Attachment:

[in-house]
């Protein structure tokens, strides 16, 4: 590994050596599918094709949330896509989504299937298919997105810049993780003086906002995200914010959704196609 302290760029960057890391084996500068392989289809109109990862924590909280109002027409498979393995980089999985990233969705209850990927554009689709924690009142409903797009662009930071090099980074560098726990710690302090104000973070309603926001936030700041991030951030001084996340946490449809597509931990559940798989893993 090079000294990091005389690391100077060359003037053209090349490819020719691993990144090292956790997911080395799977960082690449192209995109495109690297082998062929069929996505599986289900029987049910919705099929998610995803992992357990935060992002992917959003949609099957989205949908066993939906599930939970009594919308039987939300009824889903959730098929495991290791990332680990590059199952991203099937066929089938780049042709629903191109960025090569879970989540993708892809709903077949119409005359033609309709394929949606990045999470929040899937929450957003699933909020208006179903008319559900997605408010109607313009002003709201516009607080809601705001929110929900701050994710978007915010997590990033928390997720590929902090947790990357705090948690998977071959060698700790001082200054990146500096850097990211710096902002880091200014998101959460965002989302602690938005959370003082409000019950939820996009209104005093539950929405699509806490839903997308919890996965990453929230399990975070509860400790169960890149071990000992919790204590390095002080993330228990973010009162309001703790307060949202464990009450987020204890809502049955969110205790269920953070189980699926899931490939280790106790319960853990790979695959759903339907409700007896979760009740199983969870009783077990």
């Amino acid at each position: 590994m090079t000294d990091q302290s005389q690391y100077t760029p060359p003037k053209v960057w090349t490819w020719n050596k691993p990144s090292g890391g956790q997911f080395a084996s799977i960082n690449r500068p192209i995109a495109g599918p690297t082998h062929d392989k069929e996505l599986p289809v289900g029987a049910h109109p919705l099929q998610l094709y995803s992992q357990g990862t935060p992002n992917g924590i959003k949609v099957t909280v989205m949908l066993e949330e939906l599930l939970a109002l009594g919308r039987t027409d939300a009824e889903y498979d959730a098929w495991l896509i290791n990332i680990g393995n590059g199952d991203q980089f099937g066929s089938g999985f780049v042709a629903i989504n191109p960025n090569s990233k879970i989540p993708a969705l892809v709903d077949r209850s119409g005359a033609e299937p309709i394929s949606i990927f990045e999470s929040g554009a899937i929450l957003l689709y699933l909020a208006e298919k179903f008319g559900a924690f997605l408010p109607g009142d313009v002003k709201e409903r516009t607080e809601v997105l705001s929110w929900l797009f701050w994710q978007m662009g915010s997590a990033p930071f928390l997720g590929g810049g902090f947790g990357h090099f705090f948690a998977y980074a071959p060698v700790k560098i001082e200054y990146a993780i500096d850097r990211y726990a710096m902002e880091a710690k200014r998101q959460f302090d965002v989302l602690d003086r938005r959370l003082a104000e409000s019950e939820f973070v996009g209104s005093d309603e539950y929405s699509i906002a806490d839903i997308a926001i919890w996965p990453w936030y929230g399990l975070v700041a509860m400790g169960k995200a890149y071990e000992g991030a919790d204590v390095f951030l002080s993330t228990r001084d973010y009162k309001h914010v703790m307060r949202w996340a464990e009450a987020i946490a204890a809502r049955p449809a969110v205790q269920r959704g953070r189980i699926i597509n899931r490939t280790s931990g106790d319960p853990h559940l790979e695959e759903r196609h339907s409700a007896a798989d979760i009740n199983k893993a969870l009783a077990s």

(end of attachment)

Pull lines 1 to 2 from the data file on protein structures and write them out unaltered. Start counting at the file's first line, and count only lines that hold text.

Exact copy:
[in-house]
């Protein structure tokens, strides 16, 4: 590994050596599918094709949330896509989504299937298919997105810049993780003086906002995200914010959704196609 302290760029960057890391084996500068392989289809109109990862924590909280109002027409498979393995980089999985990233969705209850990927554009689709924690009142409903797009662009930071090099980074560098726990710690302090104000973070309603926001936030700041991030951030001084996340946490449809597509931990559940798989893993 090079000294990091005389690391100077060359003037053209090349490819020719691993990144090292956790997911080395799977960082690449192209995109495109690297082998062929069929996505599986289900029987049910919705099929998610995803992992357990935060992002992917959003949609099957989205949908066993939906599930939970009594919308039987939300009824889903959730098929495991290791990332680990590059199952991203099937066929089938780049042709629903191109960025090569879970989540993708892809709903077949119409005359033609309709394929949606990045999470929040899937929450957003699933909020208006179903008319559900997605408010109607313009002003709201516009607080809601705001929110929900701050994710978007915010997590990033928390997720590929902090947790990357705090948690998977071959060698700790001082200054990146500096850097990211710096902002880091200014998101959460965002989302602690938005959370003082409000019950939820996009209104005093539950929405699509806490839903997308919890996965990453929230399990975070509860400790169960890149071990000992919790204590390095002080993330228990973010009162309001703790307060949202464990009450987020204890809502049955969110205790269920953070189980699926899931490939280790106790319960853990790979695959759903339907409700007896979760009740199983969870009783077990």